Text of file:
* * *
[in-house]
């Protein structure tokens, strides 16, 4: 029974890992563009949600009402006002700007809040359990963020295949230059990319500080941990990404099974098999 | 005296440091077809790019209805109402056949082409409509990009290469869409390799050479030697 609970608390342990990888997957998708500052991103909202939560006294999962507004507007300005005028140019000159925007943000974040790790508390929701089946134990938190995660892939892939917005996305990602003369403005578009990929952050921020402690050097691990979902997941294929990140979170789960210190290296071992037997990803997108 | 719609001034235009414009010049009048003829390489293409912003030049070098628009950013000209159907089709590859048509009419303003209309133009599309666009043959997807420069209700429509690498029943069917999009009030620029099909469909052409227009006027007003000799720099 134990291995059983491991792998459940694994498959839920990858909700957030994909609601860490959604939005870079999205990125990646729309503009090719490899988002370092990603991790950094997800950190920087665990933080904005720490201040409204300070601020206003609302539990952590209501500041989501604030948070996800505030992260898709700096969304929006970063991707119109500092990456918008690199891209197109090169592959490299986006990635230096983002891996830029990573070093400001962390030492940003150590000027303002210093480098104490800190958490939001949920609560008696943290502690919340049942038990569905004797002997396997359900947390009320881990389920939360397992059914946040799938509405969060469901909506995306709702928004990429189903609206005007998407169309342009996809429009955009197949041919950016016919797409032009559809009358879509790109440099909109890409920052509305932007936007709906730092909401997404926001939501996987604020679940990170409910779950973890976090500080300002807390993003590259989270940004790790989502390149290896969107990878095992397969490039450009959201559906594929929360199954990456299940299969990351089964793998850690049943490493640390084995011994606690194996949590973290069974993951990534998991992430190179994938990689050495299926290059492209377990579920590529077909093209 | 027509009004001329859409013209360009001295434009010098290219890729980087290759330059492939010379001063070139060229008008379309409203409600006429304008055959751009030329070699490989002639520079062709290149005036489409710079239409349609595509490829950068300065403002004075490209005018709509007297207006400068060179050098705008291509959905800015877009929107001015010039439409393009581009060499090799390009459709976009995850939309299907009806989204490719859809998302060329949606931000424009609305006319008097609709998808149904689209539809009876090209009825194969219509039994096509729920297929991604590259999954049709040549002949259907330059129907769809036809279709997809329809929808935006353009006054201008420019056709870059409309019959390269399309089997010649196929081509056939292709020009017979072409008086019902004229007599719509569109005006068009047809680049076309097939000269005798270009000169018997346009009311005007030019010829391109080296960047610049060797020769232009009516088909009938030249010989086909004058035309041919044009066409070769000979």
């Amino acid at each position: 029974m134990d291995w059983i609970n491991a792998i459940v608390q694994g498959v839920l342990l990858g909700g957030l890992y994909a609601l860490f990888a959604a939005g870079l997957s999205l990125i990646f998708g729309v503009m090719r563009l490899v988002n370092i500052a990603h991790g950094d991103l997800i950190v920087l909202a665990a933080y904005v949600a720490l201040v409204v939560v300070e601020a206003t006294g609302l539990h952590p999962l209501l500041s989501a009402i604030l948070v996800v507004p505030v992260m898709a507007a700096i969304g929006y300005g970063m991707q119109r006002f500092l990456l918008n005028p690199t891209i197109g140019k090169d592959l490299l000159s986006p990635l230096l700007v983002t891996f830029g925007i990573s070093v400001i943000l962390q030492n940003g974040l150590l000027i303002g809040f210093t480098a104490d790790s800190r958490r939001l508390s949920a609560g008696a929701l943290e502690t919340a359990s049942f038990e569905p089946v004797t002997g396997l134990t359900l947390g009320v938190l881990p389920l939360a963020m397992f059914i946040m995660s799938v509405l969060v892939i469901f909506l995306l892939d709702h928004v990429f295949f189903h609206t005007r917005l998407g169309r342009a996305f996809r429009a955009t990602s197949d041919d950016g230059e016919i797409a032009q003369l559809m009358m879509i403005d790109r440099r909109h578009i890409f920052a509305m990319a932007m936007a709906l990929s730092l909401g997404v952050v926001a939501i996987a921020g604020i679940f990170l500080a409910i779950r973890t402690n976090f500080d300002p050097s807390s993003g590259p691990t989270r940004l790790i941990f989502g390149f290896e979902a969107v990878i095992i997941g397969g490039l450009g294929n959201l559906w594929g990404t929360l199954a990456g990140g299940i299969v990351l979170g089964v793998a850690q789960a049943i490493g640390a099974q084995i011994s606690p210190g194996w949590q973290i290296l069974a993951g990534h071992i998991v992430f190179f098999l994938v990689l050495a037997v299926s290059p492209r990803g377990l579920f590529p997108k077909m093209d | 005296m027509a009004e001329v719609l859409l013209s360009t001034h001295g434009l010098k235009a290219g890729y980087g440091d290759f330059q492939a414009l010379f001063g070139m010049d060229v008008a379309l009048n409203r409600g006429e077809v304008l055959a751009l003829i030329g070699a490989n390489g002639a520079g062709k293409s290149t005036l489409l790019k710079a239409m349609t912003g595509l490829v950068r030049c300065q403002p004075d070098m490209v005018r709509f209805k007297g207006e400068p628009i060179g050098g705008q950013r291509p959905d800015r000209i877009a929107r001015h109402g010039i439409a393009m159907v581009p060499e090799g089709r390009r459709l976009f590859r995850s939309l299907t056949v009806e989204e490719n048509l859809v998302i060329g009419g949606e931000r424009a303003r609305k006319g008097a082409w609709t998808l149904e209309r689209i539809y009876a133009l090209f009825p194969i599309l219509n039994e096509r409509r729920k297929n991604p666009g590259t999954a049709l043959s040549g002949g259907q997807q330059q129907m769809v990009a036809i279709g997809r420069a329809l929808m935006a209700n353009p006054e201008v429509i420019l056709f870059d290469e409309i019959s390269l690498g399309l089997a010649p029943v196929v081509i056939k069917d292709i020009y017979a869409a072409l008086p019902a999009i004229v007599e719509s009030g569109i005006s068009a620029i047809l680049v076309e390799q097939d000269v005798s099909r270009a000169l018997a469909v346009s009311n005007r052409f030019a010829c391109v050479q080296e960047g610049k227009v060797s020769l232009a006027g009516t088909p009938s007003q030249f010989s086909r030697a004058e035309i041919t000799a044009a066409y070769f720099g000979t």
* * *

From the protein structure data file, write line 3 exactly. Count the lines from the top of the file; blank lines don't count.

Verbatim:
């Amino acid at each position: 029974m134990d291995w059983i609970n491991a792998i459940v608390q694994g498959v839920l342990l990858g909700g957030l890992y994909a609601l860490f990888a959604a939005g870079l997957s999205l990125i990646f998708g729309v503009m090719r563009l490899v988002n370092i500052a990603h991790g950094d991103l997800i950190v920087l909202a665990a933080y904005v949600a720490l201040v409204v939560v300070e601020a206003t006294g609302l539990h952590p999962l209501l500041s989501a009402i604030l948070v996800v507004p505030v992260m898709a507007a700096i969304g929006y300005g970063m991707q119109r006002f500092l990456l918008n005028p690199t891209i197109g140019k090169d592959l490299l000159s986006p990635l230096l700007v983002t891996f830029g925007i990573s070093v400001i943000l962390q030492n940003g974040l150590l000027i303002g809040f210093t480098a104490d790790s800190r958490r939001l508390s949920a609560g008696a929701l943290e502690t919340a359990s049942f038990e569905p089946v004797t002997g396997l134990t359900l947390g009320v938190l881990p389920l939360a963020m397992f059914i946040m995660s799938v509405l969060v892939i469901f909506l995306l892939d709702h928004v990429f295949f189903h609206t005007r917005l998407g169309r342009a996305f996809r429009a955009t990602s197949d041919d950016g230059e016919i797409a032009q003369l559809m009358m879509i403005d790109r440099r909109h578009i890409f920052a509305m990319a932007m936007a709906l990929s730092l909401g997404v952050v926001a939501i996987a921020g604020i679940f990170l500080a409910i779950r973890t402690n976090f500080d300002p050097s807390s993003g590259p691990t989270r940004l790790i941990f989502g390149f290896e979902a969107v990878i095992i997941g397969g490039l450009g294929n959201l559906w594929g990404t929360l199954a990456g990140g299940i299969v990351l979170g089964v793998a850690q789960a049943i490493g640390a099974q084995i011994s606690p210190g194996w949590q973290i290296l069974a993951g990534h071992i998991v992430f190179f098999l994938v990689l050495a037997v299926s290059p492209r990803g377990l579920f590529p997108k077909m093209d | 005296m027509a009004e001329v719609l859409l013209s360009t001034h001295g434009l010098k235009a290219g890729y980087g440091d290759f330059q492939a414009l010379f001063g070139m010049d060229v008008a379309l009048n409203r409600g006429e077809v304008l055959a751009l003829i030329g070699a490989n390489g002639a520079g062709k293409s290149t005036l489409l790019k710079a239409m349609t912003g595509l490829v950068r030049c300065q403002p004075d070098m490209v005018r709509f209805k007297g207006e400068p628009i060179g050098g705008q950013r291509p959905d800015r000209i877009a929107r001015h109402g010039i439409a393009m159907v581009p060499e090799g089709r390009r459709l976009f590859r995850s939309l299907t056949v009806e989204e490719n048509l859809v998302i060329g009419g949606e931000r424009a303003r609305k006319g008097a082409w609709t998808l149904e209309r689209i539809y009876a133009l090209f009825p194969i599309l219509n039994e096509r409509r729920k297929n991604p666009g590259t999954a049709l043959s040549g002949g259907q997807q330059q129907m769809v990009a036809i279709g997809r420069a329809l929808m935006a209700n353009p006054e201008v429509i420019l056709f870059d290469e409309i019959s390269l690498g399309l089997a010649p029943v196929v081509i056939k069917d292709i020009y017979a869409a072409l008086p019902a999009i004229v007599e719509s009030g569109i005006s068009a620029i047809l680049v076309e390799q097939d000269v005798s099909r270009a000169l018997a469909v346009s009311n005007r052409f030019a010829c391109v050479q080296e960047g610049k227009v060797s020769l232009a006027g009516t088909p009938s007003q030249f010989s086909r030697a004058e035309i041919t000799a044009a066409y070769f720099g000979t």